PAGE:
Still-outstanding bills include the Patient Safety and Quality ImprovementAct and the Global Pathogen Surveillance Act of 2002. Also on the roster is theaforementioned Medicare Modernization and Prescription Drug Act. Although theHouse approved H.R. 4954, the Senate delayed taking action on the issue,adjourning without fixing the problem that will emerge when the ContinuingResolution expires January 11. As Congress is scheduled to return to workJanuary 7, only a few short days are available to address the problem.

The difficulty lies with the Medicare payment formula, which was calculatederroneously. Physicians have already taken a 5.4 percent pay cut in Medicarereimbursement; during the next three years, a further 12 percent cut will beinstituted unless the Senate approves the legislation to fix the error.


Another issue -- not legislative, but regulatory in nature -- is that of theOccupational Safety and Health Administration (OSHA)'s tuberculosis (TB)guidelines. OSHA had proposed standards that address occupational exposure totuberculosis, but the proposed rule had generated tremendous opposition fromseveral healthcare associations. APIC has spent six years challenging the rule.

"We oppose that rule and have tried very hard to prevent itsissuance," Thomas affirms. "There is some talk around D.C. lately thatOSHA may be considering abandoning the standard all together, but until thatdecision is official, we will continue to fight it."

OSHA's risk assessment had suggested that a positive tuberculin skin test wasevidence of a material impairment of health or functional capacity. Theorganization had also estimated that those with positive skin tests, if leftuntreated and infected, would have a 10 percent chance of developing active TB;this, APIC says, is an overestimate.

After a report was released by the Institute of Medicine regardingTuberculosis in the Workplace, APIC's president Georgia Dash made the followingcomments:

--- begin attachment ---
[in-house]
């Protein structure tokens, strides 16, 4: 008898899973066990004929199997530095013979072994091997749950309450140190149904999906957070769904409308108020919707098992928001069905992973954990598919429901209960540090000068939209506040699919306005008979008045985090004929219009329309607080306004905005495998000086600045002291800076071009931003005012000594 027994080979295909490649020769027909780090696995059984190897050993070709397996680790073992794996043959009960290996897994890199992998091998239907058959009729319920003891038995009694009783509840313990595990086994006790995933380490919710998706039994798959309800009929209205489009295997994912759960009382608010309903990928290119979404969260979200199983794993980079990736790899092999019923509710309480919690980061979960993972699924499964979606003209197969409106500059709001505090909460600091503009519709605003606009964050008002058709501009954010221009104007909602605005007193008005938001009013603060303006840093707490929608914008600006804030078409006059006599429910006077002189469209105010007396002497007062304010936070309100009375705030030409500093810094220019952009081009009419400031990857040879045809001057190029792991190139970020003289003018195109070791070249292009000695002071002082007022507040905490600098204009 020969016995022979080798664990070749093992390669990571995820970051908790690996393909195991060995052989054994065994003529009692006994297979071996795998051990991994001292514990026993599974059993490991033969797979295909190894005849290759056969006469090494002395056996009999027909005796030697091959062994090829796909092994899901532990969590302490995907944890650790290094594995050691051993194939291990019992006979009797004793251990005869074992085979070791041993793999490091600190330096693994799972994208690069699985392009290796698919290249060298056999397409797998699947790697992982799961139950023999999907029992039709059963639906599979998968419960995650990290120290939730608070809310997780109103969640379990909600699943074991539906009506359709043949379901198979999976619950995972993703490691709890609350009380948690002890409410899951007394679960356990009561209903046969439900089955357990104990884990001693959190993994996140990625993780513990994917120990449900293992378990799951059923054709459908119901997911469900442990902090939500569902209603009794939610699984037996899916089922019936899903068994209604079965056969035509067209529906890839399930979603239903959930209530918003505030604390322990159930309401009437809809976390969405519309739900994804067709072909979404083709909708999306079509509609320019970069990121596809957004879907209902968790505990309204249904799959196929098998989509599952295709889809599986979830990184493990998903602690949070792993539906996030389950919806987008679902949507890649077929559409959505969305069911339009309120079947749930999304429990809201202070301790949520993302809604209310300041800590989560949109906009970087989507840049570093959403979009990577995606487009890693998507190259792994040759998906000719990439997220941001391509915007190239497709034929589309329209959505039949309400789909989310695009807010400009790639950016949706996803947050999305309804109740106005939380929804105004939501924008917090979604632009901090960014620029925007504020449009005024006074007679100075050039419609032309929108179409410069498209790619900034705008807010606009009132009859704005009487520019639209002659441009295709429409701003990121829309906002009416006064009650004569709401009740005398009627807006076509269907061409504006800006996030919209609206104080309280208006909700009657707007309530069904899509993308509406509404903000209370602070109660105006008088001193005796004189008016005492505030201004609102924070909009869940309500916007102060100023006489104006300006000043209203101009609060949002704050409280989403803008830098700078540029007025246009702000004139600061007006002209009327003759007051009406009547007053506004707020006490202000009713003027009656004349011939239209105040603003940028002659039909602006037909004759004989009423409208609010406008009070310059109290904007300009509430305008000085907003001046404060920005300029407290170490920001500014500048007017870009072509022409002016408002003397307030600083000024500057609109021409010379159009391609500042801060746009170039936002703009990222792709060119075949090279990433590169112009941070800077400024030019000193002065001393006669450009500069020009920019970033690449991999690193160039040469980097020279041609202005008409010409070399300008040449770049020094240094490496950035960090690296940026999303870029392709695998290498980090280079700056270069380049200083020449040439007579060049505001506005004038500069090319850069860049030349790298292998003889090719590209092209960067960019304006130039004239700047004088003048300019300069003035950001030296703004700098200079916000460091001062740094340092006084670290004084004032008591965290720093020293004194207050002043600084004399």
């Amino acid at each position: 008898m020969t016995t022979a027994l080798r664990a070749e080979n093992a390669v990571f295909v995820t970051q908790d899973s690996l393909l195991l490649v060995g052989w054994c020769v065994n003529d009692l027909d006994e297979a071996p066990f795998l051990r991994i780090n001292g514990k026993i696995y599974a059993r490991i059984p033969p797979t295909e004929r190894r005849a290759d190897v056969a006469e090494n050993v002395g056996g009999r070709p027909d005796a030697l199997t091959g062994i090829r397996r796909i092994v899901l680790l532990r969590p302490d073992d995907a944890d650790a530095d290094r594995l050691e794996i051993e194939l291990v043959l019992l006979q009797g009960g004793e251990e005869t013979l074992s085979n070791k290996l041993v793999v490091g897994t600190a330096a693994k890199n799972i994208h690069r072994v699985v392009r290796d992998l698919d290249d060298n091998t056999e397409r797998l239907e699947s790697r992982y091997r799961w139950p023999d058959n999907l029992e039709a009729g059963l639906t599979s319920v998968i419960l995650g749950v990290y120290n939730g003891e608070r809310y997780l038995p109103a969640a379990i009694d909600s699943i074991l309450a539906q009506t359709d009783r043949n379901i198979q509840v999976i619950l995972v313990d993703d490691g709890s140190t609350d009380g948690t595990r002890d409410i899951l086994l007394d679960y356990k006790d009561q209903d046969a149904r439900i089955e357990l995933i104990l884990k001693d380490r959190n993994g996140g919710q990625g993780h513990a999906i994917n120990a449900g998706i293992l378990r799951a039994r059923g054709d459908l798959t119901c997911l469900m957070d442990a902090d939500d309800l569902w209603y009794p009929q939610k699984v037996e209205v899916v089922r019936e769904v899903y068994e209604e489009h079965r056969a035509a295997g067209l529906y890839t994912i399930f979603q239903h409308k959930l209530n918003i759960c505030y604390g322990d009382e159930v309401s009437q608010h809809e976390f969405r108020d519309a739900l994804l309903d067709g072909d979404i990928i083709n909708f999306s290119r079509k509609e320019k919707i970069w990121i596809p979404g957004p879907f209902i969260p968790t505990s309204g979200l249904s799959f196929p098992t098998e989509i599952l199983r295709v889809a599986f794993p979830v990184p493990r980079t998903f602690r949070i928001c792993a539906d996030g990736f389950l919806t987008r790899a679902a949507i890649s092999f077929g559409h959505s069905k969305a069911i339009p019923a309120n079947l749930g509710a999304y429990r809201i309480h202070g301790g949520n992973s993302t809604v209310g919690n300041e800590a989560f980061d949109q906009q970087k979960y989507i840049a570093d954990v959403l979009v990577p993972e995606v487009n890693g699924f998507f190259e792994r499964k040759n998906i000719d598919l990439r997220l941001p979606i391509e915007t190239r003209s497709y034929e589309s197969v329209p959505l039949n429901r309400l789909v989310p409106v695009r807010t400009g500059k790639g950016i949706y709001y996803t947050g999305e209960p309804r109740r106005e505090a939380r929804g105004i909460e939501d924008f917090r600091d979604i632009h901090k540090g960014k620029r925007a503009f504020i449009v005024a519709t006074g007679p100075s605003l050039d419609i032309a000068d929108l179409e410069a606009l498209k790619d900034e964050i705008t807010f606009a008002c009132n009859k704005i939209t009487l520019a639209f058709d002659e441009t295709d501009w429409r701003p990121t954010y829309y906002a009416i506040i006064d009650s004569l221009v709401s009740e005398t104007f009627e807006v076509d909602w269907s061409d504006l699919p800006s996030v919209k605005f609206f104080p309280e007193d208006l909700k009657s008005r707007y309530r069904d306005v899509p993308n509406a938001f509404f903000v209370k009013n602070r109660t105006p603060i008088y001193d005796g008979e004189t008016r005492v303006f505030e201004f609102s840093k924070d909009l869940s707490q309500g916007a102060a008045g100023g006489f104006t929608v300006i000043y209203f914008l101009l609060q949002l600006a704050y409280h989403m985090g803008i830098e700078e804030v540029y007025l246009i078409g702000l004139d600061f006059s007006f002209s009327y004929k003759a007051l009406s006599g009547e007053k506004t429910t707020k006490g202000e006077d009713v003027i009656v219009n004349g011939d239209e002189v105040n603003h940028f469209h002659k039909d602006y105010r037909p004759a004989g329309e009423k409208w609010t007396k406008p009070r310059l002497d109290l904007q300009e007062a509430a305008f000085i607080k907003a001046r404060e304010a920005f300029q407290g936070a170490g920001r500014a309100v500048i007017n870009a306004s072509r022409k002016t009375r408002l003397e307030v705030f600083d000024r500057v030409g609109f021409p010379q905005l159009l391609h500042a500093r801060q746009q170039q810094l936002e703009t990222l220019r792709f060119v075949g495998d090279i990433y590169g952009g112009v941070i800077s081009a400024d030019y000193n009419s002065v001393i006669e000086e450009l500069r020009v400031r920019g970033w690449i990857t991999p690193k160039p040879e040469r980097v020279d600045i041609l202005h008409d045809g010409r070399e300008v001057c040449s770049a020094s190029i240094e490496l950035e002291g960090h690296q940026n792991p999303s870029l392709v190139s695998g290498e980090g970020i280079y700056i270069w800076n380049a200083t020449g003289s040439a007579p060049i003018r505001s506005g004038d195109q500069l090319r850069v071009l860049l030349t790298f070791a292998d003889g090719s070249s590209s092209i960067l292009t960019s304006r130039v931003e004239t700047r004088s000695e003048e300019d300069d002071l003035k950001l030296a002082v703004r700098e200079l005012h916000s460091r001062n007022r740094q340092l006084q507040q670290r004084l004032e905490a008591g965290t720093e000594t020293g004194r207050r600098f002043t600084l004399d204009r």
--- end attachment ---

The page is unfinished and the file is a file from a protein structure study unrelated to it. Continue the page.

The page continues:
• "Effectively controlling TB does not require the promulgation of a static regulatory standard on this issue.

  • "The CDC guidelines are working, as evidenced by the steadily declining rate of TB in this country.

  • "The answer is not to impose requirements on an area that is already under control.

  • "We should be funneling these limited resources into community-based screening programs that will identify those individuals at greatest risk -- particularly the foreign-born.

  • "Unless regulatory requirements are based in science and are deemed absolutely necessary, we simply cannot spare the resources required to comply."2

The Global Pathogen Surveillance Act is intended to improve internationalcooperative efforts in finding and controlling infectious disease outbreaks,regardless of the outbreaks' cause (intentional or natural), as well asimproving the training of public health officials and epidemiologists, andproviding assistance to developing countries to do the same. Technical andmonetary assistance can be offered by the President to international healthorganizations; the act also allows for appropriations for the fiscal years2003-2004.

Then there is the Patient Safety and Quality Improvement Act. Both the Senateand the House of Representatives drafted legislation by the same name; theSenate's version would provide legal protections for information submittedvoluntarily to patient safety improvement systems. If enacted, the law wouldallow healthcare workers to submit information about medical errors, theircauses, and prevention; it would also provide for voluntary, non-punitivereporting systems. The intent is to protect the safety of patients whilereducing medical errors; the anonymity would encourage more frequent reporting.3

The House bill would allow for the creation of patient safety organizations,which would collect patient-safety data that was voluntarily submitted bycaregivers; privacy protections would be established, as would civil monetarypenalties for violations of the protections. The Secretary of HHS would beobligated to "develop voluntary national standards that promote thecomparability of medical information technology systems."

Qualified practitioners would receive grants for establishing electronicprescription programs, and other grants would be available to hospitals andother healthcare facilities for either purchasing or implementing informationtechnologies.

One key point of H.R. 5478 is that it would prevent healthcare providers from"taking certain actions against employees because the employee providedinformation to patient safety organizations."


So what does this mean for ICPs? They can expect 2003 to be another notableyear; pending legislation aims to improve American healthcare across the board.Improvements in technology, Medicare and Medicaid reimbursement and in thequality of patient care can only bode well for ICPs, although their jobs maybecome busier and more diverse as a result.